Speaking to reporters on January 2, Ahmadi Moghadam said the "smart control" of social-networking sites is more useful than their complete filtering.
"The smart control of social-networking sites not only prevents their harm, but also allows people to benefit from their useful parts," he said. Moghadam said the establishment last year of a Supreme Council of Cyberspace was a factor in reaching that conclusion.
His comments come some three weeks after the launch of a Facebook page devoted to Iran’s Supreme Leader Ali Khamenei, which is believed to have been created and administered by his office.
The page has led to domestic calls for the unblocking of Facebook, which is filtered in Iran.
Until recently, Iranian officials warned citizens against the use of social-networking sites, which the state considered evil Western tools in the “soft war” aimed at bringing down the clerical establishment.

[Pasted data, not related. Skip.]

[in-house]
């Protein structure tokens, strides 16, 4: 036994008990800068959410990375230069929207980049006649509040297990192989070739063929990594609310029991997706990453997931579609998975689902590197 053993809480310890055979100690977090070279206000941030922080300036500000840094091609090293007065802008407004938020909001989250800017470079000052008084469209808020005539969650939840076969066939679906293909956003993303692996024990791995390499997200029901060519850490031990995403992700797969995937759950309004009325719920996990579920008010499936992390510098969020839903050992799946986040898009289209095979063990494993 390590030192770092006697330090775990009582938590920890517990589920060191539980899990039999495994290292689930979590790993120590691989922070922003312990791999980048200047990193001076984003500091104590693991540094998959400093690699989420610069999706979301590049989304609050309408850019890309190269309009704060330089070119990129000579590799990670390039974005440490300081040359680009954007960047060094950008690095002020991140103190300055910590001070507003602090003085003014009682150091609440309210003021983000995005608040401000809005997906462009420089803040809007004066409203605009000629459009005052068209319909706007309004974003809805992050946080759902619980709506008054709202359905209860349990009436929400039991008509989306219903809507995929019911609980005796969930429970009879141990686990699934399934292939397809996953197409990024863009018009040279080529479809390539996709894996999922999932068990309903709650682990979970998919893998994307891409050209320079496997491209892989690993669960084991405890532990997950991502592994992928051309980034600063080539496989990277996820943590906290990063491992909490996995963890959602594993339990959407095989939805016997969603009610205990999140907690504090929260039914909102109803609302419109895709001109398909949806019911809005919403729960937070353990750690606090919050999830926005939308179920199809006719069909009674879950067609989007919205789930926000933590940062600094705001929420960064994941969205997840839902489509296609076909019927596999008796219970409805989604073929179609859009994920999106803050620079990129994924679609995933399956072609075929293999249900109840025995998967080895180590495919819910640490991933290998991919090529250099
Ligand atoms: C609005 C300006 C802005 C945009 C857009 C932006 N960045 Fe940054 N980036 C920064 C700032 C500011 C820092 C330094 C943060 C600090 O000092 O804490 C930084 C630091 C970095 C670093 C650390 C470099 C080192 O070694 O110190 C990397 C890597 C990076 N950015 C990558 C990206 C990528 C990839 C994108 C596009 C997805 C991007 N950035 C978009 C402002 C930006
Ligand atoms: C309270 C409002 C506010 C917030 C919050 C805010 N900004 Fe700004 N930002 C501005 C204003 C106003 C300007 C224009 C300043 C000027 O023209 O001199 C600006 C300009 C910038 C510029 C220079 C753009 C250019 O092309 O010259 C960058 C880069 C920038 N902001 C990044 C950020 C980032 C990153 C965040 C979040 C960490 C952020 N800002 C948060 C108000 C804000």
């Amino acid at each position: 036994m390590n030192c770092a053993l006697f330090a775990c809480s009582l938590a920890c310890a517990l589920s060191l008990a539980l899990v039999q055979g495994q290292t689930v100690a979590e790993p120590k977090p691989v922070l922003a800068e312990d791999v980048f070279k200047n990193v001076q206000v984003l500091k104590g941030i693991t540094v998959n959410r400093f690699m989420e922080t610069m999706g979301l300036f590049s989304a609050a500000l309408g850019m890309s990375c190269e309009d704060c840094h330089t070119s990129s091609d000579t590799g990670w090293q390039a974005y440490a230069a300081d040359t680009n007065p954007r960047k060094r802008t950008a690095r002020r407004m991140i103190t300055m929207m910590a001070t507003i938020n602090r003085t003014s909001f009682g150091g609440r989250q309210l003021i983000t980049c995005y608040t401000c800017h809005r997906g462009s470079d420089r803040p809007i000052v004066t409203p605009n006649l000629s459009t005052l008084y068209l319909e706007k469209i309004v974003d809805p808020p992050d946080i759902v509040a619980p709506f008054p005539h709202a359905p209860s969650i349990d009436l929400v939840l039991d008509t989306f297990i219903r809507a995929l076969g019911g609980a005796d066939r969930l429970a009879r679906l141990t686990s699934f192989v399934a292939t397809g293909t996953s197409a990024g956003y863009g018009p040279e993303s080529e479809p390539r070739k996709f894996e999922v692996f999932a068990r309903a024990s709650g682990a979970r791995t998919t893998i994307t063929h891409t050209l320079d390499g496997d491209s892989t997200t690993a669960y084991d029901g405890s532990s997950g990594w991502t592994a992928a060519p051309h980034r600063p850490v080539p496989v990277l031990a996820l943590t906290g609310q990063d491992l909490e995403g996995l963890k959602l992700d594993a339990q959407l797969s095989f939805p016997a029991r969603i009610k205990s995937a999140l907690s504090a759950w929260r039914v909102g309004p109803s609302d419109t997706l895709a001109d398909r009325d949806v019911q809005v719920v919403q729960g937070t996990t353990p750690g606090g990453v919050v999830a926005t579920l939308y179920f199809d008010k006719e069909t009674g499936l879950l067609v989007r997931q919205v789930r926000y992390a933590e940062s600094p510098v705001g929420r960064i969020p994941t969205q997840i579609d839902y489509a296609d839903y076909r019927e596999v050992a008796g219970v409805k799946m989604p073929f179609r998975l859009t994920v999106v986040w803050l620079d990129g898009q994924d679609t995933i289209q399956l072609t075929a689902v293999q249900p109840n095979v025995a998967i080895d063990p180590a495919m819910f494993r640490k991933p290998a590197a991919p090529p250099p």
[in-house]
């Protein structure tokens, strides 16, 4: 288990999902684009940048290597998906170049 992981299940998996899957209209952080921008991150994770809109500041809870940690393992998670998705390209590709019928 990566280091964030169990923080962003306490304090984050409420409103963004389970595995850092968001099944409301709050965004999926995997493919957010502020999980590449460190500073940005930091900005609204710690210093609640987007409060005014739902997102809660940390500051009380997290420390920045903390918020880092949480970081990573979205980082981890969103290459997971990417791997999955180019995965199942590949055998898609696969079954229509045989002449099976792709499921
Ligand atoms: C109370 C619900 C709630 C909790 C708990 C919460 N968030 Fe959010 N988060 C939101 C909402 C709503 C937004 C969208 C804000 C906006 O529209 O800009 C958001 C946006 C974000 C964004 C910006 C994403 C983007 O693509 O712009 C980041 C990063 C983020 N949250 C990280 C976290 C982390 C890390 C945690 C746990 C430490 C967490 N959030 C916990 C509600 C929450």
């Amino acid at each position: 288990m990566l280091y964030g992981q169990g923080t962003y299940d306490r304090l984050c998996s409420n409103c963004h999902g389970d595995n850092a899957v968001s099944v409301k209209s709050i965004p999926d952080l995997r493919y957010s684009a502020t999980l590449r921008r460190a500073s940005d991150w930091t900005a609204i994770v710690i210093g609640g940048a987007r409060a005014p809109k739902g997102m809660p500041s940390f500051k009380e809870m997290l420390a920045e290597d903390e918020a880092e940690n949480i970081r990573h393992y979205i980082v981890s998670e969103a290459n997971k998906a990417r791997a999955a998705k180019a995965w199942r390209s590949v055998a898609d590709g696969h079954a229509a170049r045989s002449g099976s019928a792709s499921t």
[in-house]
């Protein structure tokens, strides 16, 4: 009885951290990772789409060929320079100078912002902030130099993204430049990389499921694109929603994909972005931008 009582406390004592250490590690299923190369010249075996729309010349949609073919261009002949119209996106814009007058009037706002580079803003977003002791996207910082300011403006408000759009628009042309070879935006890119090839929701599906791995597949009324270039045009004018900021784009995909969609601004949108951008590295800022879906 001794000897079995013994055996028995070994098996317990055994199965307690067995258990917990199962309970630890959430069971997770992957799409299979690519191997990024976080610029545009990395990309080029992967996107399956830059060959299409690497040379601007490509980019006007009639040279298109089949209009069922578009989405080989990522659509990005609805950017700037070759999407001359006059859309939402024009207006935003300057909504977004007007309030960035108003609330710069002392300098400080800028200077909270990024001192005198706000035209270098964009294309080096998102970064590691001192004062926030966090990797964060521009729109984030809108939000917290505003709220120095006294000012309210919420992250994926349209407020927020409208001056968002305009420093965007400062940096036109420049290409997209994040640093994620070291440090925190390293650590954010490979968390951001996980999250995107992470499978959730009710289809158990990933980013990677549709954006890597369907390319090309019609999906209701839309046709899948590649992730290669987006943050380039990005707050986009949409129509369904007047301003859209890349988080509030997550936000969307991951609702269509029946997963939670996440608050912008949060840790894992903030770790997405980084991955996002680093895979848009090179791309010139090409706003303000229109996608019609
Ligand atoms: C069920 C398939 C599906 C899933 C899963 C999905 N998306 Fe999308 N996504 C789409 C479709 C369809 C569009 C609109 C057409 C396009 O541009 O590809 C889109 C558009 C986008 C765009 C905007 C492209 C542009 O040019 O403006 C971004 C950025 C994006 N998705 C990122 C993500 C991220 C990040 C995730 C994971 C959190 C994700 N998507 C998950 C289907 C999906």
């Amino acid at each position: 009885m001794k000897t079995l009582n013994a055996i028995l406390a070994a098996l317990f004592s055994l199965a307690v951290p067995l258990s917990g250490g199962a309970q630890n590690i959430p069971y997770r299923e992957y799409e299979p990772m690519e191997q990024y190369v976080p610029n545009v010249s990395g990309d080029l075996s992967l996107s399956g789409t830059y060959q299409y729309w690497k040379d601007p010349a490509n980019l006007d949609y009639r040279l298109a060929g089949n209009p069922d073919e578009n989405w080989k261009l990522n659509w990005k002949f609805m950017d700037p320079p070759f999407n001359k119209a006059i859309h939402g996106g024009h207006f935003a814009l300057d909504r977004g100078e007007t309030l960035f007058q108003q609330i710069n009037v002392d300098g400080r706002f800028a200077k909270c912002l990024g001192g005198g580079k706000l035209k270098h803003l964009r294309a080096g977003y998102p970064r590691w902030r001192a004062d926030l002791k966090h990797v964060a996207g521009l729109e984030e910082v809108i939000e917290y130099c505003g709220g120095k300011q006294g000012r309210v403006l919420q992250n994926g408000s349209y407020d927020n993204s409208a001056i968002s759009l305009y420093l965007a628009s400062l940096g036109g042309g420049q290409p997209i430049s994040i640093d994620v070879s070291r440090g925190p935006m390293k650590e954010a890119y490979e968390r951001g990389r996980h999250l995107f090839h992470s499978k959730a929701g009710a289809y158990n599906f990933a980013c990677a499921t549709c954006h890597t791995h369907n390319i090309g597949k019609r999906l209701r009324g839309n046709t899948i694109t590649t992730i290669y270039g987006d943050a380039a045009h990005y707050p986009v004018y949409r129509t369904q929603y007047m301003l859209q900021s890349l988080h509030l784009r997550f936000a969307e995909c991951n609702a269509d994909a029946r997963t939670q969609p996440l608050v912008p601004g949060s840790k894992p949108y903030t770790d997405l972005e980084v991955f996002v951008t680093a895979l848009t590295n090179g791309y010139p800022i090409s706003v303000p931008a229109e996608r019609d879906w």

Iran filters Facebook and, apparently, also monitors it. Yet millions of Iranians access the social-networking site through antifiltering tools. The recent developments suggest a growing willingness to admit that filtering of social-networking sites has not served the establishment's purposes.
Moghadam's comments could also indicate that the Islamic republic is working to more aggressively monitor social-networking sites, which have provided activists with a relatively free platform for disseminating information about taboo issues.
In recent months, several activists have been threatened and detained over their Facebook postings, including blogger Sattar Beheshti, who died last year in custody after being arrested by Iran's cybercrime police.
-- Golnaz Esfandiari